Testing the perfect capital mobility hypothesis
Master of Arts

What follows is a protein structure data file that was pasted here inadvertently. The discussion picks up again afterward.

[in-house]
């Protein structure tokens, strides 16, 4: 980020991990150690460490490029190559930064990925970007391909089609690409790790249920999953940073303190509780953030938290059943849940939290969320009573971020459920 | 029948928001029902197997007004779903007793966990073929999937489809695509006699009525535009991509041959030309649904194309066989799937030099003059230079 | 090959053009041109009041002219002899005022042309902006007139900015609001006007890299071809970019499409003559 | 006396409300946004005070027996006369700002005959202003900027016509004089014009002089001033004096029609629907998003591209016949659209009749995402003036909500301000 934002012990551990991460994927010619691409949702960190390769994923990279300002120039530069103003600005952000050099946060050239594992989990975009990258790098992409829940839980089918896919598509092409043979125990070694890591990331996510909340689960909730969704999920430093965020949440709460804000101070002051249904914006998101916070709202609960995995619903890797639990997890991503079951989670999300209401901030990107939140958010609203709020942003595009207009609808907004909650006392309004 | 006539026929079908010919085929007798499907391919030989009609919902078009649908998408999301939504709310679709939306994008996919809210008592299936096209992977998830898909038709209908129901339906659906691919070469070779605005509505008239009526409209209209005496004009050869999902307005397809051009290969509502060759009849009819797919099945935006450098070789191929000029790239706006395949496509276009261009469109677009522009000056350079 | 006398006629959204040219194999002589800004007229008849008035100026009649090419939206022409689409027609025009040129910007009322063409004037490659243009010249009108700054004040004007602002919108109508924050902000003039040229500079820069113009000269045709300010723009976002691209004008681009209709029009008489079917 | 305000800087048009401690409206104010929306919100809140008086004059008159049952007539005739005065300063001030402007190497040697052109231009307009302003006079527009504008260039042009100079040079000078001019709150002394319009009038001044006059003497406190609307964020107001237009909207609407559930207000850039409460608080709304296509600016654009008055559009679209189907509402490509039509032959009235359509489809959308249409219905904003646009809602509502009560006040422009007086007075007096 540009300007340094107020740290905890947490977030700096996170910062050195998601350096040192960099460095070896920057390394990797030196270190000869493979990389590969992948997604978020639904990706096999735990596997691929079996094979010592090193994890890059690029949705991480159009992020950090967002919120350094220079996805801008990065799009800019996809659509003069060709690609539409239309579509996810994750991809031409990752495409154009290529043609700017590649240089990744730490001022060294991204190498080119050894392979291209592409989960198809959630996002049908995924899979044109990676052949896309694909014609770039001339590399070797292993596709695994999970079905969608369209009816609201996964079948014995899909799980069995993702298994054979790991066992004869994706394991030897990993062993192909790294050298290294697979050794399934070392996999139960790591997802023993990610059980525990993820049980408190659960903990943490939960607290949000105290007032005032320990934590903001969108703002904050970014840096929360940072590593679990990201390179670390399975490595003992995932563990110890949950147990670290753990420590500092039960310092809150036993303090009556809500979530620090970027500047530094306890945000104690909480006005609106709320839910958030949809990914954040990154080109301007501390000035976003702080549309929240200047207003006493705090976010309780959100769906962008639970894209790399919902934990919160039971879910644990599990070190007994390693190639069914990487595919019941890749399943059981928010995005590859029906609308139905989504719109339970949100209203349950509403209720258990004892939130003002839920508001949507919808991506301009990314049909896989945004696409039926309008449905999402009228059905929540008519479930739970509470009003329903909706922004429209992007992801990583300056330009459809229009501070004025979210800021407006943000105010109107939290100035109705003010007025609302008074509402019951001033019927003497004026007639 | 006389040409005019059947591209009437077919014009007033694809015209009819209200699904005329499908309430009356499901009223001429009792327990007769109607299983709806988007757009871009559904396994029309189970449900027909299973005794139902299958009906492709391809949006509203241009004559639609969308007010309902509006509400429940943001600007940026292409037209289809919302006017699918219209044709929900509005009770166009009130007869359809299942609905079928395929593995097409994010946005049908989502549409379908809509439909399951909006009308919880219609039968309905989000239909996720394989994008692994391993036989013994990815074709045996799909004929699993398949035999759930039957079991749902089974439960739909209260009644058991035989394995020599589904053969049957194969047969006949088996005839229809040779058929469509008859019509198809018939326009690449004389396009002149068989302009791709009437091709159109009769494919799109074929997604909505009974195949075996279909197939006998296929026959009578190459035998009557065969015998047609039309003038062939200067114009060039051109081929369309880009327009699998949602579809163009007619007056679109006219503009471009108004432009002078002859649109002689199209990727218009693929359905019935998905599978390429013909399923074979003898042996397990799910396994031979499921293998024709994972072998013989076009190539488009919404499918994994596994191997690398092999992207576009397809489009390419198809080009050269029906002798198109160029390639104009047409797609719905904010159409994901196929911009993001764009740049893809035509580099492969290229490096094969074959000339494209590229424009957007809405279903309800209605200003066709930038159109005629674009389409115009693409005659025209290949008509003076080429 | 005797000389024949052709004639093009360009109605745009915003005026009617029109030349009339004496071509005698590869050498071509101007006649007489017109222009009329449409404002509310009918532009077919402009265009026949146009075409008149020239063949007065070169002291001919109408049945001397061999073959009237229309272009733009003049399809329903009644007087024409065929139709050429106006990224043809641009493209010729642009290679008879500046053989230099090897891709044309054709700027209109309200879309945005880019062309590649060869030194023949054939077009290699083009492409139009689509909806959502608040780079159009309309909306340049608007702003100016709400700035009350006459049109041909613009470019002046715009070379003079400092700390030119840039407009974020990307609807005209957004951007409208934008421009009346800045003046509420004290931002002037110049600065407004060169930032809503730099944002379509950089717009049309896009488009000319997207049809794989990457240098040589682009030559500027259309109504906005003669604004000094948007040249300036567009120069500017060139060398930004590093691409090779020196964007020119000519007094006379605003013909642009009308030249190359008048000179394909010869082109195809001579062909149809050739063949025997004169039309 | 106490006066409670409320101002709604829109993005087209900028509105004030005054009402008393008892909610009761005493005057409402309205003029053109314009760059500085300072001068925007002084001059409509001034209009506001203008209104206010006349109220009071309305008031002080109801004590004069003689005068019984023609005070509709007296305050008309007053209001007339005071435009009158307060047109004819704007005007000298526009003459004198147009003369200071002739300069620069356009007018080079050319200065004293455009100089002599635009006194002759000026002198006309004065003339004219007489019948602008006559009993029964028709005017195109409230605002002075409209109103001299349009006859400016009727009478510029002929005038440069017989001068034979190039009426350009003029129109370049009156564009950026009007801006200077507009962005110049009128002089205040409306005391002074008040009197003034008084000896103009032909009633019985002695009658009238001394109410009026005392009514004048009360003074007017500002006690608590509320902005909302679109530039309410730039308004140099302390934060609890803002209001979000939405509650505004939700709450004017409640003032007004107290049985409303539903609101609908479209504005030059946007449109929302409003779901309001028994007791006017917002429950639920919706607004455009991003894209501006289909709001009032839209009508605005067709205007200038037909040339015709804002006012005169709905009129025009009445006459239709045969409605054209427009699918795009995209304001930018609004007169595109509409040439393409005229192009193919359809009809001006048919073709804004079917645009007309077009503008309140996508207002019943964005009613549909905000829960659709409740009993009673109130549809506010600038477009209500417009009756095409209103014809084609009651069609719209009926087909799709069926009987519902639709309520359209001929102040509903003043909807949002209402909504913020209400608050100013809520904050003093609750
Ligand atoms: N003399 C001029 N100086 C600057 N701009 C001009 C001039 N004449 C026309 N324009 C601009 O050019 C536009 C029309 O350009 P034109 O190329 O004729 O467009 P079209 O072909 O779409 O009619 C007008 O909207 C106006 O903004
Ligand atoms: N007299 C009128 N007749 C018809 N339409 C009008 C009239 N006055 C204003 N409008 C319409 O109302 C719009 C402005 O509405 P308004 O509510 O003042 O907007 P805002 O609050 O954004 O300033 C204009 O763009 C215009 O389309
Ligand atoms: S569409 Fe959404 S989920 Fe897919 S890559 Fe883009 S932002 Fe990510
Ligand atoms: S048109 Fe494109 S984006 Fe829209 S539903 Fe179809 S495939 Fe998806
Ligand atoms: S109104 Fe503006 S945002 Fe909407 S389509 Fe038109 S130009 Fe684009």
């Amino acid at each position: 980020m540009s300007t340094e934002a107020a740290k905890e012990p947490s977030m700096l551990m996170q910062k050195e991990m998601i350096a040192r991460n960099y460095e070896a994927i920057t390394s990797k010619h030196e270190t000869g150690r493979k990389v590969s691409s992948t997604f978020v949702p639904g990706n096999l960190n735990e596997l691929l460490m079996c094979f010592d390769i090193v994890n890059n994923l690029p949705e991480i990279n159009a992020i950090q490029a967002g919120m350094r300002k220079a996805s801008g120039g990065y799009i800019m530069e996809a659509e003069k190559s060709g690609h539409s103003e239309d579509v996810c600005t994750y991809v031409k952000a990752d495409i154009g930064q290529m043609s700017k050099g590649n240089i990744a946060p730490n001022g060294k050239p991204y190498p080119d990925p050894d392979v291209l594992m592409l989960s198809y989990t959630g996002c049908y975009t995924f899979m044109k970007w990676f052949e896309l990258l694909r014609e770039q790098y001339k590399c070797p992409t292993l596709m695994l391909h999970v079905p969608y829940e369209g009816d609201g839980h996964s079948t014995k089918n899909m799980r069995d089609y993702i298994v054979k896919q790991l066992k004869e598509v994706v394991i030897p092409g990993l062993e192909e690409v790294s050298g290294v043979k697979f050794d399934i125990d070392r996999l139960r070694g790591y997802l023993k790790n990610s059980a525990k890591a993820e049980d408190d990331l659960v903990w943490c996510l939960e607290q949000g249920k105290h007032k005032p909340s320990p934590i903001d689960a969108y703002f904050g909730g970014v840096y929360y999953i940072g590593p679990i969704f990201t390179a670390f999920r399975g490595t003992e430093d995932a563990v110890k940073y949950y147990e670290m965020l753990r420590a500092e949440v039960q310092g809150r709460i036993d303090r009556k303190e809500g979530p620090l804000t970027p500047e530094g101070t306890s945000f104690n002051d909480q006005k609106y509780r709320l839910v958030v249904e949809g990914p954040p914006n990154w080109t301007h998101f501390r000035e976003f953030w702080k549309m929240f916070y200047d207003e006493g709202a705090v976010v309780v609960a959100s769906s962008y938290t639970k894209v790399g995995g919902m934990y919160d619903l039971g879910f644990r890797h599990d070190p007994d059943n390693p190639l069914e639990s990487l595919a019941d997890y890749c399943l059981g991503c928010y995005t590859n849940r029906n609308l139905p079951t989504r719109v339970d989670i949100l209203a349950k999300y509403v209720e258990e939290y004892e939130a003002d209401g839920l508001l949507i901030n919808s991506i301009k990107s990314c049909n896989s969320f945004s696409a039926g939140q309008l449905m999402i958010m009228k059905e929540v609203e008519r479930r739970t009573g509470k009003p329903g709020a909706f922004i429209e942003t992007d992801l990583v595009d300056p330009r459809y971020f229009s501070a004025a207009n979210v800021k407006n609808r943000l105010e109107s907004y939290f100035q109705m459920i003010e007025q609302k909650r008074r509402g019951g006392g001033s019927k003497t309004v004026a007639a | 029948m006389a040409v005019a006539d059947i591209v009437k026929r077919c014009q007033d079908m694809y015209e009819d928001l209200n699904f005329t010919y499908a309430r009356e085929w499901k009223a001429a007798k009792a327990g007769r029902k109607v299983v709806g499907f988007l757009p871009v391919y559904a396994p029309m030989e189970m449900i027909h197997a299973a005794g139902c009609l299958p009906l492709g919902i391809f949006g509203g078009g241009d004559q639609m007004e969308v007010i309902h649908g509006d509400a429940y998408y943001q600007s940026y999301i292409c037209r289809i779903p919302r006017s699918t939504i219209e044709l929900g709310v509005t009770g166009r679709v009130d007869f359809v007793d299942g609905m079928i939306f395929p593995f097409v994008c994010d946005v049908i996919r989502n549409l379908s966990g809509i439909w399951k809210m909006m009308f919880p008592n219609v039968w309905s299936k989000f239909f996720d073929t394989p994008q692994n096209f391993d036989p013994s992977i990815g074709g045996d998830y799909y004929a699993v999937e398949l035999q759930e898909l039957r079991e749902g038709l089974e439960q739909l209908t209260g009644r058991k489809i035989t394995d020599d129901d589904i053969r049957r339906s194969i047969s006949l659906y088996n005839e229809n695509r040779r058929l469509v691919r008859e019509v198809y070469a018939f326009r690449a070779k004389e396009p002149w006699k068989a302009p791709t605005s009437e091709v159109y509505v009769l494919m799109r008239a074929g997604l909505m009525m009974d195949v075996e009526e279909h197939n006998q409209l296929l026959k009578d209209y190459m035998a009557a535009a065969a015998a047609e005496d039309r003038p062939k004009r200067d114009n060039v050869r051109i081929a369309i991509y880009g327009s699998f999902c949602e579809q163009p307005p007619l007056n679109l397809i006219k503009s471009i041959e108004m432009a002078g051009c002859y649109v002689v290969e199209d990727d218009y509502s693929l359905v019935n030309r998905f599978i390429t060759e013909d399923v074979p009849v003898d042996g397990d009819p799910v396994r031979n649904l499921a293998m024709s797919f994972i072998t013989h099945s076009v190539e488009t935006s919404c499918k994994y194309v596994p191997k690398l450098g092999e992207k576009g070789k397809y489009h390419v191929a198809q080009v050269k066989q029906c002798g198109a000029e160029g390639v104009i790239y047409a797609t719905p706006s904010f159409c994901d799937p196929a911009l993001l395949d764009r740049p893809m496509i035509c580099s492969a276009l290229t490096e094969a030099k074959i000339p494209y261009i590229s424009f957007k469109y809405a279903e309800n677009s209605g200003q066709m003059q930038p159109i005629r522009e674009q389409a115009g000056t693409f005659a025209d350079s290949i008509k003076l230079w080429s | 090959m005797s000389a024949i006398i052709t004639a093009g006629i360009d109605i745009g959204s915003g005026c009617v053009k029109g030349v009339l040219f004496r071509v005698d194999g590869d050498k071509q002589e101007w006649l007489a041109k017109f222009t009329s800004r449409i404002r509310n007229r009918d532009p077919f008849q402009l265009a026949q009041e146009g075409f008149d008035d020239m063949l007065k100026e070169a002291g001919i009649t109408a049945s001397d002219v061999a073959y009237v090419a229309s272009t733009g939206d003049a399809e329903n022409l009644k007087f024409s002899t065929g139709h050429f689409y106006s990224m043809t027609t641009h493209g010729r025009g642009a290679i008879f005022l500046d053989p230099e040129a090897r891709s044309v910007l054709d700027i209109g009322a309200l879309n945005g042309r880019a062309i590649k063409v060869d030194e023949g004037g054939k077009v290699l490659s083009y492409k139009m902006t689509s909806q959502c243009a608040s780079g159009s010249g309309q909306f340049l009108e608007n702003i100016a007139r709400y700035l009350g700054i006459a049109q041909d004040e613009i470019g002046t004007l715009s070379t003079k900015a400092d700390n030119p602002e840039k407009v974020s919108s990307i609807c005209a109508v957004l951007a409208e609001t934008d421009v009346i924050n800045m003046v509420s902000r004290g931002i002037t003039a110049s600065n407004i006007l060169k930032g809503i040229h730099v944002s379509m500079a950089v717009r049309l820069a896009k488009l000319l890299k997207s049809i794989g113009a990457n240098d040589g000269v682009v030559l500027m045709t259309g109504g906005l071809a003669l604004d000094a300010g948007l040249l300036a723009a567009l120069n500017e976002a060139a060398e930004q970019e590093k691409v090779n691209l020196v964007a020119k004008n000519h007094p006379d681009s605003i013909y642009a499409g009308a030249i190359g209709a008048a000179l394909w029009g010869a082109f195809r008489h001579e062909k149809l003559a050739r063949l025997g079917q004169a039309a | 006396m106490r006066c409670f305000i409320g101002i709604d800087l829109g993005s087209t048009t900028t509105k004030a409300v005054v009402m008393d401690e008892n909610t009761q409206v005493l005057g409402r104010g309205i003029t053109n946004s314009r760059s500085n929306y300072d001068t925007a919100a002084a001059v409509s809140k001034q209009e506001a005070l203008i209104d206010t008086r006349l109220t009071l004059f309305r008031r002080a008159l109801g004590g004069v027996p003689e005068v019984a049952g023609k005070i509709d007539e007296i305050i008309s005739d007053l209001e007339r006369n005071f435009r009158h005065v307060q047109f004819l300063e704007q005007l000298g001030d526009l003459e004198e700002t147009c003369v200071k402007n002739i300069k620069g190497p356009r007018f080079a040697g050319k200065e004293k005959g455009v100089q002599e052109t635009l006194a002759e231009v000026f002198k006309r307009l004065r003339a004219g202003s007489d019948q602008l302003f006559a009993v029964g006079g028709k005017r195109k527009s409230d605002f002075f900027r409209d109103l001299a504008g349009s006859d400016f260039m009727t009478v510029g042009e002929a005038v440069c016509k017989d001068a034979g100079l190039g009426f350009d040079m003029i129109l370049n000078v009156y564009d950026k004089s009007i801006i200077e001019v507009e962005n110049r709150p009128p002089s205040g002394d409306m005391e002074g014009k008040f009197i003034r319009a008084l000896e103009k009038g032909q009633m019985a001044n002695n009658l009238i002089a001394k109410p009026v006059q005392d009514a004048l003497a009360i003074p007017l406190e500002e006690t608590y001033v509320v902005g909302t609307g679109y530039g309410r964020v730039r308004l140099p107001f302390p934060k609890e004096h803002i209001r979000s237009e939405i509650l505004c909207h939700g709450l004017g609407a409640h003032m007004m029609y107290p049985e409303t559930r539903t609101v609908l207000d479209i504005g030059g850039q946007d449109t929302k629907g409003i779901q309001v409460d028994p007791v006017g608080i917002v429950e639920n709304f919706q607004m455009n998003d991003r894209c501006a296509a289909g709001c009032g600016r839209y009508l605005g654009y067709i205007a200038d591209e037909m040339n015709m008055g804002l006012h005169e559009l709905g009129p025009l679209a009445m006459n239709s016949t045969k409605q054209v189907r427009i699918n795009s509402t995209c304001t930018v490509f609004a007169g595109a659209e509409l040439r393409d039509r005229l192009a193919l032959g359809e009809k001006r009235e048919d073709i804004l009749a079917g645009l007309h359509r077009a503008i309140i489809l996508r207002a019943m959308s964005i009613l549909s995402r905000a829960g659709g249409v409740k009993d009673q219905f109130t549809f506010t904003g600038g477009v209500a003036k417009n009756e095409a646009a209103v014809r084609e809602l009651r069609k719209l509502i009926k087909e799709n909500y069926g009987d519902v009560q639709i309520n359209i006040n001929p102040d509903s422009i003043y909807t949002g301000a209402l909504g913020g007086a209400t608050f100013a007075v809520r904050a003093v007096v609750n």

This thesis tests the premise that capital is perfectly mobile between countries and moves to the region of highest return. As a measure of capital mobility we use the correlation between saving and investment. Cross-country analyses by Feldstein and Horioka (1980) and Feldstein (1983) have shown high degrees of correlation between the variables implying that capital is immobile and savings remains in the home country. The earlier analysis is extended to more recent time-periods using cross-country data for 45 countries. Capital market rigidities are shown to persist into the 80's for industrialized countries. But developing countries show greater dependence on foreign funds. Analyses of individual countries exhibit the same dependence on own funds for industrial countries while developing countries have lower correlation coefficients between savings and investment. In general the results of this thesis confirm that while capital is internationally mobile barriers do exist to inhibit the flow.